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Choroidal neovascularization after blunt ocular trauma in angioid streaks

Authors Kubota M, Hayashi T, Arai K, Tsuneoka H

Received 27 March 2013

Accepted for publication 23 April 2013

Published 3 July 2013 Volume 2013:7 Pages 1347—1351


Checked for plagiarism Yes

Review by Single anonymous peer review

Peer reviewer comments 3

Masaomi Kubota, Takaaki Hayashi, Kota Arai, Hiroshi Tsuneoka

Department of Ophthalmology, The Jikei University School of Medicine, Tokyo, Japan

Background: Patients with angioid streaks are prone to develop a subretinal hemorrhage after ocular injury, due to fragility of Bruch's membrane.
Objective: The purpose of this study was to report a patient with angioid streaks in whom subfoveal choroidal neovascularization (CNV) developed after blunt ocular trauma.
Case report: A 60-year-old man was accidentally struck in the left eye with a crowbar handle while engaged in the demolition of wooden building materials in May 2011 and was initially evaluated at our hospital. Corrected visual acuity was 0.3 in the right and 1.2 in the left eye, and relative afferent pupillary defect was negative. Funduscopy revealed choroidal atrophy around the optic papillae and angioid streaks radiating from around the optic discs in both eyes. In the right eye, there was macular atrophy. In the left eye, there was a subretinal hemorrhage around the macular region. Fluorescein angiography of the left eye showed a blockage due to subretinal hemorrhage and increasing hyperfluorescent spots superior to the fovea, suggestive of extrafoveal CNV. Spectral-domain optical coherence tomography showed macular thinning in the right eye and no obvious abnormalities near the subfoveal region in the left eye. Two months later, the patient noticed decreased visual acuity in the left eye and was reevaluated. Visual acuity had decreased to 0.7, and well-defined CNV, one disc diameter in size, was presenting slightly superior to the macula, including the subfoveal region. Two weeks later, anti-vascular endothelial growth factor (anti-VEGF) antibody (bevacizumab) was injected intravitreally; the CNV then regressed, and visual acuity improved to 1.2.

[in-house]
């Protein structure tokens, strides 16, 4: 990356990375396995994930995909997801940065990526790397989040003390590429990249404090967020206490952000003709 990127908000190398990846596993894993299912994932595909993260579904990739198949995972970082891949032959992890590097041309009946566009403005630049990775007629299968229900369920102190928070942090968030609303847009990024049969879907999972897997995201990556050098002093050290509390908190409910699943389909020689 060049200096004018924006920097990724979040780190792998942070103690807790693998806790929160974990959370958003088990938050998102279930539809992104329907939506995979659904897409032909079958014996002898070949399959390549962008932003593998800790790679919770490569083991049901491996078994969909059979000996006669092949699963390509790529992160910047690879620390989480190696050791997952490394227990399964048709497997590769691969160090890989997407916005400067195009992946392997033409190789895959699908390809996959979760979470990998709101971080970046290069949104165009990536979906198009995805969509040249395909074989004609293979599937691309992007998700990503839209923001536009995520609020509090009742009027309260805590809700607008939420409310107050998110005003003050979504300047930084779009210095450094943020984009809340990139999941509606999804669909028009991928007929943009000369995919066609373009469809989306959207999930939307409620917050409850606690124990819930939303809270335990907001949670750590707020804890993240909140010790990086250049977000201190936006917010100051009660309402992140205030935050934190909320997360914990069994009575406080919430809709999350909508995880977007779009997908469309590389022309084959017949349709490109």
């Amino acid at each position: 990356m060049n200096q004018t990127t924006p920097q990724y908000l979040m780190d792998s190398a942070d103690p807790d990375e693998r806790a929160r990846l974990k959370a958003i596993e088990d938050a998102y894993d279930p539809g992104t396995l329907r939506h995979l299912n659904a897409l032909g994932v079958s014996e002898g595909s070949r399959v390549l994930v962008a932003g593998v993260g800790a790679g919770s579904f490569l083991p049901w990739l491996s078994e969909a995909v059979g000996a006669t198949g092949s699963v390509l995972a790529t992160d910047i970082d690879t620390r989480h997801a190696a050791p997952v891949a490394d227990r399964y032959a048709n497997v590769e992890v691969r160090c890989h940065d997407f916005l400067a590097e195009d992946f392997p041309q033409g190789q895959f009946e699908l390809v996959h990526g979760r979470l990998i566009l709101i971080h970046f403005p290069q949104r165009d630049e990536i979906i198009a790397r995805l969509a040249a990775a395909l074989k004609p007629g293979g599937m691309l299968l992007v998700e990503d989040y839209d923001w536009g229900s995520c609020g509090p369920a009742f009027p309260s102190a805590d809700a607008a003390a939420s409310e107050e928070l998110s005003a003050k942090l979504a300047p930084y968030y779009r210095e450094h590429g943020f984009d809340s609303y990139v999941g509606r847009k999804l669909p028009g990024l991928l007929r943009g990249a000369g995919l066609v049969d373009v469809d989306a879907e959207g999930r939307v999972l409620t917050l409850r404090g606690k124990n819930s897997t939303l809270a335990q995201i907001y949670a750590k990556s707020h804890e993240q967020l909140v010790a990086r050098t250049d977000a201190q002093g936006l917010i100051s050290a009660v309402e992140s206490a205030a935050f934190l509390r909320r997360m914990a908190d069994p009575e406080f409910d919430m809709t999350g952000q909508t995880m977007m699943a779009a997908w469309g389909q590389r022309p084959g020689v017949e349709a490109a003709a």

Conclusion: Marked improvement in visual acuity with early treatment has not been reported in angioid streaks with subfoveal CNV after ocular injury. Intravitreal injection of an anti-VEGF antibody should be considered early after the diagnosis of CNV.

Keywords: pseudoxanthoma elasticum, subretinal hemorrhage, anti-VEGF therapy

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